The year 2020 was synonymous with Covid-19. The virus was first recognised in Wuhan in China in late 2019. It was highly infectious and spread quickly in China, before moving on to Europe, the United States, Latin America and Africa.
In December 2020 in the US, the richest country in the world, over 16 million people have contracted the disease. Of these almost 300,000 have died mainly due to the incompetence of the Trump administration and other members of the Republican party.
One of the main features of 2020, was that many countries were locked down for long periods of time to prevent the virus from spreading. People were requested to stand two metres apart, wear masks in shops and other public areas. We were ordered not to shake hands and, certainly, not to hug each other.
People who attended meetings in Ireland or abroad did so through skype or zoom. In fact, the basic message was to reduce contacts as much as possible which was difficult for both young people and the elderly. Grandparents were not allowed to see their grandchildren for weeks on end, and residents in nursing homes and hospitals were not allowed to have visitors. Poor people in parts of Asia and Africa suffered horrendously as local famines increased.
So, with all these major cultural changes, it is no wonder that Covid-19 has defined the year 2020. But I would argue that something much more serious than the pandemic became clear during 2020. I am referring to the extraordinary destruction of the environment which has taken place, both globally and in Ireland.
The apocalyptic nature of what is happening was captured in a talk on the state of our planet which the Secretary General of the United Nations, Antonio Guterres, gave at Columbia University, New York on 3rd December 2020.
To put it bluntly, humanity is waging a war on nature without any clear understanding of the consequences of what we are doing, either for humanity, or the planet.
Climate change is increasing, and we are heading for a temperature rise of 3.5 degrees Celsius in this century. According to the 2020 Climate Change Performance (CCPI) index. Ireland is among the worst performers in climate rankings.
Biodiversity, globally is collapsing with one million species facing extinction. In Australia’s ‘Black Summer’ bushfire, it is estimated that three billion koalas, kangaroos and other animals were killed or displaced. A team of 10 scientists from several Australian universities examined the impact of the fires on mammals, reptiles, birds and frogs.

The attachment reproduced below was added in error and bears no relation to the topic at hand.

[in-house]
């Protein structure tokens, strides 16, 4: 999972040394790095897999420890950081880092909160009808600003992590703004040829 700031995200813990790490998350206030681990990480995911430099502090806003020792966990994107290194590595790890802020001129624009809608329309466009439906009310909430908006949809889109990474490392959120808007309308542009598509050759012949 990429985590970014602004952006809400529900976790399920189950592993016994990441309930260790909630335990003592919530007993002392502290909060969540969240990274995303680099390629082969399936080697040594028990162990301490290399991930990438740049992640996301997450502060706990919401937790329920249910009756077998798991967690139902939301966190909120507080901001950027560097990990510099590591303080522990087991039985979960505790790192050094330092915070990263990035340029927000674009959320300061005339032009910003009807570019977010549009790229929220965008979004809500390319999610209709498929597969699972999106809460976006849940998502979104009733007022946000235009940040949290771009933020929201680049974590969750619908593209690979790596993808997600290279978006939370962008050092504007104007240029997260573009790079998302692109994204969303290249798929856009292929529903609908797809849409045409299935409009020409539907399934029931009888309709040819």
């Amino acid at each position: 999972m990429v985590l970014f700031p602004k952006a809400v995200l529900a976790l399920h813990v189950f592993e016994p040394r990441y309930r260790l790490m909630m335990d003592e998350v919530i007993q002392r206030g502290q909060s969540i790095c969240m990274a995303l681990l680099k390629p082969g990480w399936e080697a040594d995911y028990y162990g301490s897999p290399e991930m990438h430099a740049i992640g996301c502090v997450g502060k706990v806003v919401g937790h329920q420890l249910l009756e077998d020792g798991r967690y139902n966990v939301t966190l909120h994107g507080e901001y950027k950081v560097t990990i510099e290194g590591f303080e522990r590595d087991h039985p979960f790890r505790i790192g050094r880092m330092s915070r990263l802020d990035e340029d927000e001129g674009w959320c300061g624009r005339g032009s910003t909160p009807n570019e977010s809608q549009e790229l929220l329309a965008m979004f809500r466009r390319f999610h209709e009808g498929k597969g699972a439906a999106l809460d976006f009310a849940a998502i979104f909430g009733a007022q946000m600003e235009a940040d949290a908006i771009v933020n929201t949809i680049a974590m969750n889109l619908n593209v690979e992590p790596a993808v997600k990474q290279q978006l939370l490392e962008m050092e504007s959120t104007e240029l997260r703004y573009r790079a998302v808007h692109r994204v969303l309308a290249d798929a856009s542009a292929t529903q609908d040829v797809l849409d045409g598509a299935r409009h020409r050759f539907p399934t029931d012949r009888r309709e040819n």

They estimated that 143 million mammals, 2.46 billion replies, 180 billion birds and 51 million frogs were either killed or displaced. Dr van Eeden, one of the researchers who took part in the study, said that if you think about known mass mortalities of animals, I am not aware of anything that compares to this.
During August 2020, the California Department of Forestry and Fire Protection reported a total of more than 7,000 fires. This is the second largest wildfire season in history. And the damage from the fires was massive.
Many scientists thought that the Arctic fires in the summer of 2019 were a once-off occurrence because computer models did not predict this to happen until 2050. The Arctic fires of 2020 have proved these projections to be wrong. It now appears that, in the future, these fires will start earlier and end later.
In his Columbia talk, Antonio Gutierrez, drew attention to the fact that ecosystems were disappearing before our eyes; deserts were spreading, wetlands were being lost and that we are losing 10 million hectares of forest each year. Every marine ecosystem is being destroyed by plastic pollution.
Ireland’s Environmental Protection Agency report – An Integrated Assessment 2020, shows a litany of planning enforcement failures in Ireland. Pristine river water quality which stood at 500 rivers in 1980 are now down to 20. Air quality in many urban areas does not meet the standards set by the World Health Organisation.
The last few decades have given us a host of pandemics from Covid-19 to SARS, MERS, Ebola, HIV, Zika and H1N1. Because of the way humans are colonising every ecosystem we can expect more frequent pandemics because degraded ecosystems favour creatures such as bats and rodents which carry these diseases to the human population.
To avoid pandemics in the future we must control the enormous global wildlife trade and protect forests. This would benefit the global economy significantly according to a report by the intergovernmental Science-policy Platform on Biodiversity and Ecosystem Services (IPBES).
It estimates that implementing these policies would cost between $40-58 billion each year.
On the other hand, the report claims that, Covid-19 had cost the global economy between $9-15 trillion by July 2020.
But the health benefits for humanity will be even more important. If we continue to destroy the planet maybe the next virus that crosses over to infect humans will be as infectious as Covid-19 and more deadly than SARS.
Fr Sean McDonagh is a Columban missionary priest and President of An Taisce
 Kevin O’Sullivan, ‘Ireland among worst performers in climate.’ The Irish Times, December 8th, 2020, page 4.
 Michael Slezak, 3 billion animals killed or displaced in Black Summer bushfires, study estimates, July 28th 2020. ABC News, https://www.abc.net.au/news/2020-07-28/3-billion-animals-killed-displaced-in-fires-wwf-study/12497976.
 Andrew Freedman and Lauren Tierney, ‘Record Arctic blazes may herald new fire regime sooner than expected,’ The Washington Post, August 14th 2020.
 Biodiversity, Saving forests could help prevent future pandemics, NewScientist, November 7th 2020, page 14.